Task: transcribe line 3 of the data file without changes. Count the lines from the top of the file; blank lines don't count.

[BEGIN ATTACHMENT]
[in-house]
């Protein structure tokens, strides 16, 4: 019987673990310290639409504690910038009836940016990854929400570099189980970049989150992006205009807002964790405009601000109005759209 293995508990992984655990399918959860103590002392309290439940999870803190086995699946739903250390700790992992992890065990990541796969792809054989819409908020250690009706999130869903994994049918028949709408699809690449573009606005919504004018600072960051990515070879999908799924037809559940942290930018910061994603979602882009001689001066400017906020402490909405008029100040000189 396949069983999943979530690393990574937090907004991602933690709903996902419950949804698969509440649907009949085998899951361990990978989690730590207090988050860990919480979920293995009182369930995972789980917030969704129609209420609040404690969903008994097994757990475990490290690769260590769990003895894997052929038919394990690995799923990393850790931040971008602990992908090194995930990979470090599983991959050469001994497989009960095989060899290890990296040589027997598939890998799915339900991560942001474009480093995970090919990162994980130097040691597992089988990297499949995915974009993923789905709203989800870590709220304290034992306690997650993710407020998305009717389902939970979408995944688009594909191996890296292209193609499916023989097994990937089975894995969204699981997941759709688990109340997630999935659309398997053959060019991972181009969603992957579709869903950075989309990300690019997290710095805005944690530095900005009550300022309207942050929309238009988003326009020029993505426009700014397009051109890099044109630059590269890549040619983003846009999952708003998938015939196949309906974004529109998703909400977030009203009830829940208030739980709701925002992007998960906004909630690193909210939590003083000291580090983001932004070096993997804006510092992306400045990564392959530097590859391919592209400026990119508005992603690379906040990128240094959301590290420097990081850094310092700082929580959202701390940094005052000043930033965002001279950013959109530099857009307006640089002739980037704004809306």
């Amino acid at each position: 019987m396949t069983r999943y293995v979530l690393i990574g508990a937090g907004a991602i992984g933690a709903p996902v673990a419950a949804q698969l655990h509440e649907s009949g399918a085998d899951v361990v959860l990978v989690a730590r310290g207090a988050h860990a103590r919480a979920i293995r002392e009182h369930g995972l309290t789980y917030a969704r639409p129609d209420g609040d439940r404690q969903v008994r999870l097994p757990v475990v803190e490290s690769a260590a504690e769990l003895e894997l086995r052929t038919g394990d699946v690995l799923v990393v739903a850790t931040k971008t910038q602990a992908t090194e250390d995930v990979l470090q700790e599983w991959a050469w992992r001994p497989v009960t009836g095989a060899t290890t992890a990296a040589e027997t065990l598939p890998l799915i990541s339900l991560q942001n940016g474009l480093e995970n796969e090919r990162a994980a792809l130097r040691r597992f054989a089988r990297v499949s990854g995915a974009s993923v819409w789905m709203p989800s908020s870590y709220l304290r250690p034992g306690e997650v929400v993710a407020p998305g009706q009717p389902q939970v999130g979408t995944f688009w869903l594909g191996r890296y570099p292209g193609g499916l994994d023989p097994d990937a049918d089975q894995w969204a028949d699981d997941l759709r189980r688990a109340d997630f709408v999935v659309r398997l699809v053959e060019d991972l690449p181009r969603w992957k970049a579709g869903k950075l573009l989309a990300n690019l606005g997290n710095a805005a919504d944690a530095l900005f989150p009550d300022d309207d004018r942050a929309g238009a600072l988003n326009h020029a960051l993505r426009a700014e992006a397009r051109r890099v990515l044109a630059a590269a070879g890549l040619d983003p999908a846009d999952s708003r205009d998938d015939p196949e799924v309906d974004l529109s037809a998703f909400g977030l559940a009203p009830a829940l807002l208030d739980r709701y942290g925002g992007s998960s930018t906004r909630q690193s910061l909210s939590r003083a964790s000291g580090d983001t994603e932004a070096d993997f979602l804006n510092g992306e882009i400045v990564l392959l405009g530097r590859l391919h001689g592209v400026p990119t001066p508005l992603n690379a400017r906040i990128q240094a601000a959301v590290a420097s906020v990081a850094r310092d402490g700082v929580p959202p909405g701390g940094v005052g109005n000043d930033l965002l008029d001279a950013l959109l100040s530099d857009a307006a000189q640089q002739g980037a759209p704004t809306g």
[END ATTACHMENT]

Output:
């Amino acid at each position: 019987m396949t069983r999943y293995v979530l690393i990574g508990a937090g907004a991602i992984g933690a709903p996902v673990a419950a949804q698969l655990h509440e649907s009949g399918a085998d899951v361990v959860l990978v989690a730590r310290g207090a988050h860990a103590r919480a979920i293995r002392e009182h369930g995972l309290t789980y917030a969704r639409p129609d209420g609040d439940r404690q969903v008994r999870l097994p757990v475990v803190e490290s690769a260590a504690e769990l003895e894997l086995r052929t038919g394990d699946v690995l799923v990393v739903a850790t931040k971008t910038q602990a992908t090194e250390d995930v990979l470090q700790e599983w991959a050469w992992r001994p497989v009960t009836g095989a060899t290890t992890a990296a040589e027997t065990l598939p890998l799915i990541s339900l991560q942001n940016g474009l480093e995970n796969e090919r990162a994980a792809l130097r040691r597992f054989a089988r990297v499949s990854g995915a974009s993923v819409w789905m709203p989800s908020s870590y709220l304290r250690p034992g306690e997650v929400v993710a407020p998305g009706q009717p389902q939970v999130g979408t995944f688009w869903l594909g191996r890296y570099p292209g193609g499916l994994d023989p097994d990937a049918d089975q894995w969204a028949d699981d997941l759709r189980r688990a109340d997630f709408v999935v659309r398997l699809v053959e060019d991972l690449p181009r969603w992957k970049a579709g869903k950075l573009l989309a990300n690019l606005g997290n710095a805005a919504d944690a530095l900005f989150p009550d300022d309207d004018r942050a929309g238009a600072l988003n326009h020029a960051l993505r426009a700014e992006a397009r051109r890099v990515l044109a630059a590269a070879g890549l040619d983003p999908a846009d999952s708003r205009d998938d015939p196949e799924v309906d974004l529109s037809a998703f909400g977030l559940a009203p009830a829940l807002l208030d739980r709701y942290g925002g992007s998960s930018t906004r909630q690193s910061l909210s939590r003083a964790s000291g580090d983001t994603e932004a070096d993997f979602l804006n510092g992306e882009i400045v990564l392959l405009g530097r590859l391919h001689g592209v400026p990119t001066p508005l992603n690379a400017r906040i990128q240094a601000a959301v590290a420097s906020v990081a850094r310092d402490g700082v929580p959202p909405g701390g940094v005052g109005n000043d930033l965002l008029d001279a950013l959109l100040s530099d857009a307006a000189q640089q002739g980037a759209p704004t809306g």